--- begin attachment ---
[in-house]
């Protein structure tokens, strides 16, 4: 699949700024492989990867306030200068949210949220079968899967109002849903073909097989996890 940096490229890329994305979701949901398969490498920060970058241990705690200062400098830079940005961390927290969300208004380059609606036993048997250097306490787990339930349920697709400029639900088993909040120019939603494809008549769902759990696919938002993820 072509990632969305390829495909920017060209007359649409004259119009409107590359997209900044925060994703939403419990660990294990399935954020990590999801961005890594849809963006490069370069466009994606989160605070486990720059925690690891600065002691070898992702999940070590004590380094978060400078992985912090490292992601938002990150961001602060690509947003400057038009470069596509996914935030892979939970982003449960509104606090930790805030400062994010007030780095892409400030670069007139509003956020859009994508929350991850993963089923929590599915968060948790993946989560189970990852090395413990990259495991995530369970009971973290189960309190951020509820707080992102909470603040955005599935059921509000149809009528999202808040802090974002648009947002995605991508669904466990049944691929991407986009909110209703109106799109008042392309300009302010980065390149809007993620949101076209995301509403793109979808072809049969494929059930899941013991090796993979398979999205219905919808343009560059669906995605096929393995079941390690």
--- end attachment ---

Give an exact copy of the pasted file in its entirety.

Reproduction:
[in-house]
């Protein structure tokens, strides 16, 4: 699949700024492989990867306030200068949210949220079968899967109002849903073909097989996890 940096490229890329994305979701949901398969490498920060970058241990705690200062400098830079940005961390927290969300208004380059609606036993048997250097306490787990339930349920697709400029639900088993909040120019939603494809008549769902759990696919938002993820 072509990632969305390829495909920017060209007359649409004259119009409107590359997209900044925060994703939403419990660990294990399935954020990590999801961005890594849809963006490069370069466009994606989160605070486990720059925690690891600065002691070898992702999940070590004590380094978060400078992985912090490292992601938002990150961001602060690509947003400057038009470069596509996914935030892979939970982003449960509104606090930790805030400062994010007030780095892409400030670069007139509003956020859009994508929350991850993963089923929590599915968060948790993946989560189970990852090395413990990259495991995530369970009971973290189960309190951020509820707080992102909470603040955005599935059921509000149809009528999202808040802090974002648009947002995605991508669904466990049944691929991407986009909110209703109106799109008042392309300009302010980065390149809007993620949101076209995301509403793109979808072809049969494929059930899941013991090796993979398979999205219905919808343009560059669906995605096929393995079941390690």